my IV pole, and I remember looking down at myself in my gown. It was as thoughmy body was being steadily diminished: my muscles were smaller, and flaccid. Thisis the real McCoy, I thought. This is what it means to be sick."I need to stay in shape," Id murmur. "I need to stay in shape."I kept losing weight, no matter how hard I tried not to. I didnt have much to lose tobegin with—I had a very low percent of body fat, and the toxins ate away at me like aschool offish, nibbling. "LaTrice, Im losing weight," Id lament. "What can I do? Lookat my muscles! Look whats happening to me. I need to ride. Ive got to get tonedback up.""Lance, its chemo," LaTrice would say, in that supremely tolerant way. "Youregoing to lose, its automatic. Chemo patients lose weight."I couldnt bear to stay in bed, dormant. As I lay in the sheets, doing nothing, I feltlike something that had washed up on a beach."Can I exercise, LaTrice?""Do you have a gym here, LaTrice?""Lance, this is a hospital," shed say, with that great sighing forbear-Lance Armstrongance of hers. "However, for patients who have to stay with us for a long time, andfor people like you, we do have stationary bikes." "Can I do that?" I shot back.LaTrice asked Nichols for an okay to let me use the gym, but Nichols wasreluctant. My immune system was almost nonexistent, and I wasnt in any conditionto work out.For all of her mocking exasperation with me, LaTrice seemed to sympathize withmy restless urge to move. One afternoon I was scheduled for an MRI scan to checkmy brain, but the machines were fully booked, so LaTrice sent me over to thenearby childrens hospital, Riley. An underground tunnel of about a mile attachedthe two facilities, and the usual way to transport patients between them was eitherin an ambulance, or in a wheelchair via the tunnel.But I was determined to walk to Riley, not ride. I informed the nurse who showedup with a wheelchair, "No way Im getting in that thing." I told her we would betaking the tunnel to Riley on foot, even if it meant walking all night. LaTrice didntsay a word. She just shook her head as I set off. The nurse dragged my IV cart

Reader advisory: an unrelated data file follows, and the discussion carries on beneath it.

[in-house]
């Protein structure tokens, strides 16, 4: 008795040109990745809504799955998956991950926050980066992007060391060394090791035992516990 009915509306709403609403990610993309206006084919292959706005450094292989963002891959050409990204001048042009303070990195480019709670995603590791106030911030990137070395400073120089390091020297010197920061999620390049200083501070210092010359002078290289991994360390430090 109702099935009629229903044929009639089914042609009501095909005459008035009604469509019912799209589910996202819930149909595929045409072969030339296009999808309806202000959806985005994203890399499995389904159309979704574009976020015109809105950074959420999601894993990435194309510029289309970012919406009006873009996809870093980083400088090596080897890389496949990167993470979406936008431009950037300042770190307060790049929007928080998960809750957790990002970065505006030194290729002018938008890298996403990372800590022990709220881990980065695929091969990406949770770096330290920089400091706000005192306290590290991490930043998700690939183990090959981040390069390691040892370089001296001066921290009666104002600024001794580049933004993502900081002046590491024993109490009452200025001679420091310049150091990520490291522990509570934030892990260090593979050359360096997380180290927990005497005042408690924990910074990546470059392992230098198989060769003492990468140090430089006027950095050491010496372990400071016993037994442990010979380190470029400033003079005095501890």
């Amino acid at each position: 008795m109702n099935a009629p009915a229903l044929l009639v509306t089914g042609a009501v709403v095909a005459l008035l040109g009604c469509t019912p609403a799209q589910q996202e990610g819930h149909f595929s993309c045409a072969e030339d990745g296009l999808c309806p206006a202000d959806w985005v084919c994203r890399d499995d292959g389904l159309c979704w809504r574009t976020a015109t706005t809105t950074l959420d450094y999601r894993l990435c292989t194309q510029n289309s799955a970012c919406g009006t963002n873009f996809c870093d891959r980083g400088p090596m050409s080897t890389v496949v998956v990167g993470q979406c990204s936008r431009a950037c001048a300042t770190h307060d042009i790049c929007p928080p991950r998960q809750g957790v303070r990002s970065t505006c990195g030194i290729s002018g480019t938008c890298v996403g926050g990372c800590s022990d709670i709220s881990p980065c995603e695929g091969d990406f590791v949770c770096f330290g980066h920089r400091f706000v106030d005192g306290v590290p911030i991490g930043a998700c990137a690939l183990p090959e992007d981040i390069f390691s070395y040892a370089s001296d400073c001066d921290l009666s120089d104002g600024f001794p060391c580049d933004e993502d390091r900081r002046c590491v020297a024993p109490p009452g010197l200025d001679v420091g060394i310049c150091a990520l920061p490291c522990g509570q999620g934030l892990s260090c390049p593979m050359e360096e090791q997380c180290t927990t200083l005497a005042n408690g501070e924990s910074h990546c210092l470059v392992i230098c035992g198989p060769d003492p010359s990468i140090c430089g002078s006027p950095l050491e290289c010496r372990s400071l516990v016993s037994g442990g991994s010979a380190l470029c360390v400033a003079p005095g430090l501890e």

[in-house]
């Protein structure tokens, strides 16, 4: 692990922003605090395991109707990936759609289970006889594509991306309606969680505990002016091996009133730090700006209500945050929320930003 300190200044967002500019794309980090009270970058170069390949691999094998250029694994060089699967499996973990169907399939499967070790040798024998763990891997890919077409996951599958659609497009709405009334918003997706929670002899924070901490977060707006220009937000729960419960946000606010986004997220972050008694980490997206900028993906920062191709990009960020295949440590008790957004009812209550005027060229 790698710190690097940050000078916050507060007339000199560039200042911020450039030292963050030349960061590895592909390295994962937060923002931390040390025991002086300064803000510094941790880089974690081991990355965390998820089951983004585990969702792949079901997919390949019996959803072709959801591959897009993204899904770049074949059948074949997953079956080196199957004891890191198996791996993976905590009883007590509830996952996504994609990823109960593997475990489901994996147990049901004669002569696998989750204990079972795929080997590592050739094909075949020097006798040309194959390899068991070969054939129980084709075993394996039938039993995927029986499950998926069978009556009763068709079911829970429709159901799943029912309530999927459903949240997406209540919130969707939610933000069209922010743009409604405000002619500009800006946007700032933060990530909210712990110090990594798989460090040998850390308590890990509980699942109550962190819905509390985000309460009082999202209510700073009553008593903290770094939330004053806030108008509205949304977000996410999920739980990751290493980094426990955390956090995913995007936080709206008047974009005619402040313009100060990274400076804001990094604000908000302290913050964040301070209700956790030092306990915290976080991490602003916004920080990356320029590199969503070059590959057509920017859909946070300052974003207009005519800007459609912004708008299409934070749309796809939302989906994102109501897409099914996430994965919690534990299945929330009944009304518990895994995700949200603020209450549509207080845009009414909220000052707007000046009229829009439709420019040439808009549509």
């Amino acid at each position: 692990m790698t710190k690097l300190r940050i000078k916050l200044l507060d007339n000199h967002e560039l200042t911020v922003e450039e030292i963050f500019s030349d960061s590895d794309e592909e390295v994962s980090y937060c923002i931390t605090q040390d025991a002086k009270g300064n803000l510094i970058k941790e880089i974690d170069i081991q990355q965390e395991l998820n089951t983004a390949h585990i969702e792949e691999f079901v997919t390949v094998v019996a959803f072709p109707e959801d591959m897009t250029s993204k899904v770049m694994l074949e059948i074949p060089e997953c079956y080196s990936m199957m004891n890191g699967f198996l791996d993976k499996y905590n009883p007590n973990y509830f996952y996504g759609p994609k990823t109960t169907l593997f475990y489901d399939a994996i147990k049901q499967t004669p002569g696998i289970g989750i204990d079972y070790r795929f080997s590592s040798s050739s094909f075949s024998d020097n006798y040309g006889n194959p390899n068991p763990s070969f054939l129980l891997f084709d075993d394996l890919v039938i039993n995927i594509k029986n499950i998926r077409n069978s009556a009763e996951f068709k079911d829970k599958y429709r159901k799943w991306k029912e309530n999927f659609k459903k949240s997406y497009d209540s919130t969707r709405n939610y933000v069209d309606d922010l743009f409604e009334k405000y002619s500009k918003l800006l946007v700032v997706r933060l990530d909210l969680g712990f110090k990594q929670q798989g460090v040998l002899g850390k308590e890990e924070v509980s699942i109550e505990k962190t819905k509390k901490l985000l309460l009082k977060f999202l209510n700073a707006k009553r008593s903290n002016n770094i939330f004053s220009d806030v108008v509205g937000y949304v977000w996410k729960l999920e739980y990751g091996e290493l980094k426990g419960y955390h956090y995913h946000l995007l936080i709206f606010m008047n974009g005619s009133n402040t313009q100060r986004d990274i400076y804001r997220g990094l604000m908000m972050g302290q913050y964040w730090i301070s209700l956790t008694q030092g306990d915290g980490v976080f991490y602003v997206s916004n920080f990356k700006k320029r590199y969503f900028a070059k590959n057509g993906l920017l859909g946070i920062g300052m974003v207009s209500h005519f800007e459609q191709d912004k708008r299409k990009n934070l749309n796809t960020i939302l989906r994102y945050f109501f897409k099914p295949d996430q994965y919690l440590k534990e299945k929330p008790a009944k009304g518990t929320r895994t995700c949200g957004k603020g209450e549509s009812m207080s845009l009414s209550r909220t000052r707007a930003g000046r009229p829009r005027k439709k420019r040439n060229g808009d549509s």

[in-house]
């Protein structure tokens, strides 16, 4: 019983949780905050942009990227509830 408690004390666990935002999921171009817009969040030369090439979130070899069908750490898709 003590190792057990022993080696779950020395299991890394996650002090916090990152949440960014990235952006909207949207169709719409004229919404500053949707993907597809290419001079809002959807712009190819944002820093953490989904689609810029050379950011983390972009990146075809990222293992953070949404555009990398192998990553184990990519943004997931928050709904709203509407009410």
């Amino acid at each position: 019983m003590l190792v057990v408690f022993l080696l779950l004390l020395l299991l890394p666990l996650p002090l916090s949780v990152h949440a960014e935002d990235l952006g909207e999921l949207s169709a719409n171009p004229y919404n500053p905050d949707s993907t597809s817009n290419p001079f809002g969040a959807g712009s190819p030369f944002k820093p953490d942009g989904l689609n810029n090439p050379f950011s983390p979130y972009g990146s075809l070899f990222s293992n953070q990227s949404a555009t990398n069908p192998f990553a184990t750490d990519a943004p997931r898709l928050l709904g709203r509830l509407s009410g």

behind me.I shuffled slowly through the tunnel, there and back. I looked like a stooped,limping old man. The round-trip took over an hour. By the time I got back to my bed,I was exhausted and damp with sweat, but I was triumphant."You just had to do it different," LaTrice said, and smiled. It became the biggestfight of all just to move. By the fifth straight day of my third cycle of chemo, I was nolonger able to take my walks around the ward. I had to lie in bed for a full day until Iregained enough strength to go home. An attendant turned up Sunday morning witha wheelchair and offered me a ride to the lobby to check out. But I refused to give into it. I turned it down, angrily. "No way," I said. "Im walking out of here."CHEMOTHE FRENCHMAN HOVERED OVER MY HOSPITAL BED, attempting topresent me with a $500 bottle of red wine as a token of his esteem. I stared at himfrom the depths of my narcotic haze, half-conscious and too nauseated to respond.I did have the presence of mind to vonder why anyone would waste an expensiveBordeaux on a cancer patient.Alain Bondue was the director of the Cofidis racing organization, and he hadcome to pay what appeared to be a social call. But I was in no shape to make politeconversation; I was in the late throes of my third cycle of chemo, and I was deathlypale with dark circles under my eyes. I had no hair or eyebrows. Bondue spent acouple of awkward minutes pledging the support of the team, and then took hisleave."Lance, we love you," he said. "Were going to take care of you, I promise."With that, he said goodbye, and I squeezed his hand. But as he left my bedside,Bondue gestured to Bill Stapleton—he wanted him to come outside for aconversation. Bill followed Bondue into the hallway, and abruptly, Bondue told Billhe had come to discuss some business matters, and they needed to go someplaceprivate for a meeting.Stapleton and Bondue and a third man, a friend named Paul Sher-wen whospoke French and offered to help interpret, gathered in a small, dimly lit conferenceroom in the hotel across the street from the hospital. Bondue began to chain-smokeas he explained to Bill in French that, regrettably, Cofidis would be forced torenegotiate my contract because of my illness. My agreement with the team was for$2.5 million over two years—but that would no longer be possible.Bill shook his head in confusion. "Im sorry?" he said. Cofidis had